Note4: The voltage divider R6/R7 is implemented as a potentiometer, with the non-inverting inputs to TL084 connected to the middle pin of the potentiometer.

Note5: The diode D1 is not really relevant yet, but it is there to rectify the output so I can measure signal strength as a DC signal.

Note6: The power supply is a 9V battery.

TL084 RF amplifier circuit

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    \$\begingroup\$ "...which is why I chose the high impedance TL084 IC as an amplifier." Which you completely negated by biasing it with a source that has an impedance of about 10 kΩ (R6 || R7). This application is all about the extremely high source impedance of your input signal. Any loading at all will reduce the voltage to nothing. For starters, try applying the bias at the other end of L1 and eliminate C4. Instead, put a larger capacitor between L1 and ground. \$\endgroup\$
    – Dave Tweed
    Commented Feb 3 at 14:18
  • \$\begingroup\$ Point taken, thanks. I have made the changes you suggest in Figure 3 at the bottom of my post - can you confirm that Figure 3 is what you intended? \$\endgroup\$ Commented Feb 3 at 15:39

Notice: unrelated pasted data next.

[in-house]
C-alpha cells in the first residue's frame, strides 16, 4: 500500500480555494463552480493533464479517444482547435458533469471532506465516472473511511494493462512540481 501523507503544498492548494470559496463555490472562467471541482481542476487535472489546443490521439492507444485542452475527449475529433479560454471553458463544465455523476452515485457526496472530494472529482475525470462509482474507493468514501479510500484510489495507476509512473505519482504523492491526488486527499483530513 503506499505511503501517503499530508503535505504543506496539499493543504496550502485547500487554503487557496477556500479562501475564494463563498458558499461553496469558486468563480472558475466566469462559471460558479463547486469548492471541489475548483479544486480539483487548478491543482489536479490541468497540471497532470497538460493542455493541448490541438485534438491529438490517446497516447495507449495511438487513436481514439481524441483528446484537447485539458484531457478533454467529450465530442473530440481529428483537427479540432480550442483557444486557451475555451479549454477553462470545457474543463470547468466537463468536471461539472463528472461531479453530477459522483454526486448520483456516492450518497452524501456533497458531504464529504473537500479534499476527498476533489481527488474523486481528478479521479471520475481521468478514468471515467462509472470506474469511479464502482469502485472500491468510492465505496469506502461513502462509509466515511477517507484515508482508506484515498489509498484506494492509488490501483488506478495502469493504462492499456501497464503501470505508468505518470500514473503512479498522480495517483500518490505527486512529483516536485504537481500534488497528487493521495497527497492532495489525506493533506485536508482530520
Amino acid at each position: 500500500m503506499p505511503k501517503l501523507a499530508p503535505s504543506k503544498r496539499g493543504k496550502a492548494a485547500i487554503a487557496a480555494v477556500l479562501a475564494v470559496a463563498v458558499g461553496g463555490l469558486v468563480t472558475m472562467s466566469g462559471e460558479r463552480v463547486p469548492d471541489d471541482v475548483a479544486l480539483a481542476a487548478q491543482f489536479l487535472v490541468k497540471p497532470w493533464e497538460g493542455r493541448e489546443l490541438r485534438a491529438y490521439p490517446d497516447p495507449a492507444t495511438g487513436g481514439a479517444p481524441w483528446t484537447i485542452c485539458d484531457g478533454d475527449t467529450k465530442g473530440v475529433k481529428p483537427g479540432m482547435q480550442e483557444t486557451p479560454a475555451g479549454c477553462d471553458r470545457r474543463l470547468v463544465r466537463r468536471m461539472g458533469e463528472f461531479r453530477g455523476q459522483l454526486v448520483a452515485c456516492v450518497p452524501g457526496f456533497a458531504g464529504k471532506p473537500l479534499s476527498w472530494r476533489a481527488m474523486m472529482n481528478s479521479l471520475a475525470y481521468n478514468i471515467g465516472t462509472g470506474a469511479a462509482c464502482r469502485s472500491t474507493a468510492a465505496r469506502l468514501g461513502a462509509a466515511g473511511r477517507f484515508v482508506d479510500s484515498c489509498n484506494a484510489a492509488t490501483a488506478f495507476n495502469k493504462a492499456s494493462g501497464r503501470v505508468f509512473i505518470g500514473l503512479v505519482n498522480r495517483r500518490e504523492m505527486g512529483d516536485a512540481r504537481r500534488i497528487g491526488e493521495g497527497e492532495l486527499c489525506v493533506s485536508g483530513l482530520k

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    \$\begingroup\$ Yes, that's the idea. Now, do you have any way to measure how much signal you're actually getting at the antenna connection? \$\endgroup\$
    – Dave Tweed
    Commented Feb 3 at 17:30
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    \$\begingroup\$ @JamesVStone - Hi, We've been alerted to the large number of edits you've been making to the question. It seems like you are documenting a project, which is not the purpose of Stack Exchange. || We expect a question to be (ideally) a single clear question, with all details given when first asked. Some edits might be needed, but only to support the original question. After the 20+ edits, and what appears to be obsolete information left in the text, I'm not clear what the question now is. || What's going on? What is the specific question? Why are edits still needed and when will they stop? TY \$\endgroup\$
    – SamGibson
    Commented Feb 5 at 14:57
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    \$\begingroup\$ I have rolled this back to revision 4. Any further updates invalidates answers so please don't do that. I did warn you about this in the comment under my answer: I'm sorry but your question amendment invalidated my answer. It boils down to accepting responsibility for posting correct information and, when someone makes an answer (in good faith) based on incorrectly posted material then the question is rolled-back to how it was when the answer was made. \$\endgroup\$
    – Andy aka
    Commented Feb 7 at 14:07

2 Answers 2